Kelly Ellard Pregnant In Prison While Serving Sentence For Murder, According To Report

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Family members of a teenage girl who was viciously beaten and drowned on Vancouver Island nearly two decades ago say they wish their relative's killer well after a news report that she is pregnant in prison.

Reena Virk's grandfather Mukand Pallan of Victoria, B.C., says he hopes becoming a mother will inspire Kelly Ellard.

"I hope she tries to get better and tries to be a better mother and live her life,'' said Pallan from his home in Victoria. "I wish her well. That's all."

Pallan was reacting to a report from the Vancouver Sun that Ellard is eight months pregnant following a conjugal visit with her boyfriend, who is also currently behind bars.

Ellard, now 34, was convicted of second-degree murder in 2005 for the 1997 killing, when she smashed Virk's head against a tree and held the Grade 9 girl underwater until she drowned.

kelly ellard

Kelly Ellard is seen in this undated photo. (Photo: The Canadian Press)

The court heard how Virk was swarmed by several girls after trying to join a group of teenagers who had gathered under a Victoria-area bridge to drink and smoke pot. Virk walked away, pleading to be left alone, and was pursued by Ellard and another teen, Warren Glowatski, who was also convicted of second-degree murder.

Ellard was given a life sentence with no chance of parole for seven years.

Virk's father, Manjit Virk, said he doesn't hold out much hope that Ellard will change and has serious concerns about the woman's unborn child, given what he calls Ellard's mental-health issues, anger problems and history of drug abuse.

"She has proven that she can't even take care of her own life. How would she take care of a newborn one?"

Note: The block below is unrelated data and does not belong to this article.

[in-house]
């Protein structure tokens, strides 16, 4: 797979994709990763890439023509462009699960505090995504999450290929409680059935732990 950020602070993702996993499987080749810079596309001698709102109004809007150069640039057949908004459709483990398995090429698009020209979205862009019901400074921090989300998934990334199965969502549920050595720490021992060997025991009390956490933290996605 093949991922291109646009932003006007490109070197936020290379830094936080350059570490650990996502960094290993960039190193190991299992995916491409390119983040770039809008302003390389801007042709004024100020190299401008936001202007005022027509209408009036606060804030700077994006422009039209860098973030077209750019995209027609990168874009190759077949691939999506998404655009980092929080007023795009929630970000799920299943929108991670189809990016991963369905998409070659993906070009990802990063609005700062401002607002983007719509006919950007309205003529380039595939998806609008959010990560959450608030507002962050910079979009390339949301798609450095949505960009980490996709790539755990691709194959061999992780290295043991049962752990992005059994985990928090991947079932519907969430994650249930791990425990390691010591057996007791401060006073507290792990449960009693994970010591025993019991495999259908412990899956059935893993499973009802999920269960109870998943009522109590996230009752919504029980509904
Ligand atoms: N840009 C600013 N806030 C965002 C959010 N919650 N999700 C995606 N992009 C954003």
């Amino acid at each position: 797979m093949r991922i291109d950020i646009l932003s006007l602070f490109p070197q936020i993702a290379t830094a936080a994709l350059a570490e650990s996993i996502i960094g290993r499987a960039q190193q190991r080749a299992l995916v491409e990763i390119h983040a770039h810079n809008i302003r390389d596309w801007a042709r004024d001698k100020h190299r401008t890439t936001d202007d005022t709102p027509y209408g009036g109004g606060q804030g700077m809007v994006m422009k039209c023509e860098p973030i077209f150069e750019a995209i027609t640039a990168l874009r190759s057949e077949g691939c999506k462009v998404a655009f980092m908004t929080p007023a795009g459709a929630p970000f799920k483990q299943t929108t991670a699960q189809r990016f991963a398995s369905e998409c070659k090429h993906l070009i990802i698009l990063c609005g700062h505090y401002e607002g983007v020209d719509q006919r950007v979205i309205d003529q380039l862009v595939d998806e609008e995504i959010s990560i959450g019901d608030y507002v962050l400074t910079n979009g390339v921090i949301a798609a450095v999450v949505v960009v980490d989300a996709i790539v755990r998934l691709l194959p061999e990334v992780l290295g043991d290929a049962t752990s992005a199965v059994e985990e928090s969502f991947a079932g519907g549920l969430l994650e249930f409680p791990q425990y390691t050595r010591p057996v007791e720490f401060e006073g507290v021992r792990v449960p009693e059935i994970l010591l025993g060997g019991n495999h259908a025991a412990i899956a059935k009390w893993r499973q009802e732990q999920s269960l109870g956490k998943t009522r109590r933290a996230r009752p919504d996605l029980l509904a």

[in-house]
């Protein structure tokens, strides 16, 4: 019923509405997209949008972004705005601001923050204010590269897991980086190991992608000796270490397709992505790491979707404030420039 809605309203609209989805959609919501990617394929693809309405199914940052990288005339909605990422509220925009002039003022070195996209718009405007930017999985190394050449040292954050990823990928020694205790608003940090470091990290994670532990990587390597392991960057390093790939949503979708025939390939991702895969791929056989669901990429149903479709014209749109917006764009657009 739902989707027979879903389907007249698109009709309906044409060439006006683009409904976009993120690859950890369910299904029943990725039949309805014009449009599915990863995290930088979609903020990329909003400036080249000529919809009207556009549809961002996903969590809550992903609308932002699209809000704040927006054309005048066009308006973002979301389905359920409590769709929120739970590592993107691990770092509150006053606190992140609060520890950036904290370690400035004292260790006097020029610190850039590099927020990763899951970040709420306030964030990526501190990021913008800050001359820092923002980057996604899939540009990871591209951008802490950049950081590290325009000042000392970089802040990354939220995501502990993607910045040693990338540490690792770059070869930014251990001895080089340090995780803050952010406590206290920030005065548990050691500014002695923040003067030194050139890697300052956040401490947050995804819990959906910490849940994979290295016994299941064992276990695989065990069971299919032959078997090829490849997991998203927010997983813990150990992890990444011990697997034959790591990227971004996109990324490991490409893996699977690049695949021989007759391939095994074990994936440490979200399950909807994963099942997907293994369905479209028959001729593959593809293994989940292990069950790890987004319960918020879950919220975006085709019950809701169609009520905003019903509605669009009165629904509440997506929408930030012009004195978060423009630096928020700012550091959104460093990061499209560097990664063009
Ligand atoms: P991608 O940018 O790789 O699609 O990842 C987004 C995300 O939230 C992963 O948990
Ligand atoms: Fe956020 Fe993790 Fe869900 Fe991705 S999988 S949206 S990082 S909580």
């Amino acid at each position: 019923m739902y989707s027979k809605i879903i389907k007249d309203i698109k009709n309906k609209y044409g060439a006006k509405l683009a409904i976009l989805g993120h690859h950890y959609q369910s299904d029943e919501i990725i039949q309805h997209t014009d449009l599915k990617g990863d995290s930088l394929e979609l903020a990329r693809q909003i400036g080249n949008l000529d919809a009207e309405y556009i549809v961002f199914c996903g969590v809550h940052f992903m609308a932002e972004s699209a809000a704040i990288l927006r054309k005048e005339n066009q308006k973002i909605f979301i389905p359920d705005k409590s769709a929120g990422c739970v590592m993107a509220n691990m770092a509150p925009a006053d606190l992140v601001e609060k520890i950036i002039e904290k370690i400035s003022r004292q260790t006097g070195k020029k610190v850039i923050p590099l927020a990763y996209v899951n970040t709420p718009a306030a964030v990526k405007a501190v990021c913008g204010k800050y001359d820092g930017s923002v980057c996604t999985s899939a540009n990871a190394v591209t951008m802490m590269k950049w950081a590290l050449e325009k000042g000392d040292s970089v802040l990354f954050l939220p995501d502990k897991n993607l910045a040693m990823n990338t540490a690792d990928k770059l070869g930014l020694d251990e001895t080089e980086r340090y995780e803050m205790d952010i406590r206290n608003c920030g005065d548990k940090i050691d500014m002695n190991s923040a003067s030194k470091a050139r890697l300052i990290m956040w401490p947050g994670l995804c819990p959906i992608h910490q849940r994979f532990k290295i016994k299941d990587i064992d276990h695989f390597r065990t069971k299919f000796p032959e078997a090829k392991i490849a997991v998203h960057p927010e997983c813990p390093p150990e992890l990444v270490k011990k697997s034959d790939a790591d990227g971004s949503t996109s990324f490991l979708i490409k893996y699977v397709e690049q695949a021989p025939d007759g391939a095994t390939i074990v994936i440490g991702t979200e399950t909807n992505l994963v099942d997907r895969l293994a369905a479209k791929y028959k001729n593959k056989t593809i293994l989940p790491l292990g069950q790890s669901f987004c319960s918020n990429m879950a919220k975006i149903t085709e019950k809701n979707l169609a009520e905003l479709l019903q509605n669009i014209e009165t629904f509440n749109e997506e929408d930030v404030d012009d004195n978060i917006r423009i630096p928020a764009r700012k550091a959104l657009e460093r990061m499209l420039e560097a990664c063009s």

"Mothers are the first contact and have to be emotionally and mentally healthy to take ... care of that huge responsibility," he said.

"She has proven that she can't even take care of her own life. How would she take care of a newborn one?"

Still, Virk's father said "miracles do happen" and that he wants the best for the child.

"Hopefully with this new life coming she also changes and starts to value life," he said. "I hope she appreciates the role of a mother and sees how valuable life is."

reena virk familyReena Virk's family appears at a news conference in this undated photo. (Photo: The Canadian Press)

Ellard applied for supervised release in May but was denied after a parole board found she was still minimizing many aspects of her crime.

The Vancouver Sun has identified Ellard's boyfriend as Darwin Dorozan, who was granted parole on Aug. 3 while serving a seven-year sentence for multiple instances of break and enter.

The parole board decision granting Dorozan supervised day release describes his girlfriend as pregnant, though it does not identify her by name. Dorozan has since been arrested for breaching parole and is back in custody.

Conjugal visits allowed under conditions

Federal legislation allows prison inmates private family visits, including conjugal visits, that can last up to 72 hours every two months, provided the offender isn't at risk for family violence or under any disciplinary restrictions.

The law forbids fellow inmates from having private visits with other inmates.

In an email, Correctional Services Canada said the number of offenders who had scheduled at least one private family visit in the past three fiscal years were:
  • 2,097 in 2013-14
  • 1,938 in 2014-15
  • 1,879 in 2015-16.

Data from Statistics Canada show there were 15,168 adult inmates in custody in the federal system on an average day in 2014-15.

Corrections Canada spokeswoman Laura Cummings said the agency doesn't track the number of pregnancies that result from conjugal visits.

Arrangements are made for pregnant inmates to give birth at an outside hospital, after which women may apply to a mother-child residential program in order for the baby to remain with them in prison.

"Cases are assessed on an individual basis," Audrey Jacques, another spokeswoman for Corrections Canada, said in an email.

"The best interests of the child are the pre-eminent consideration in all decisions relating to participation in the mother-child program, including the safety, security and health of the child."

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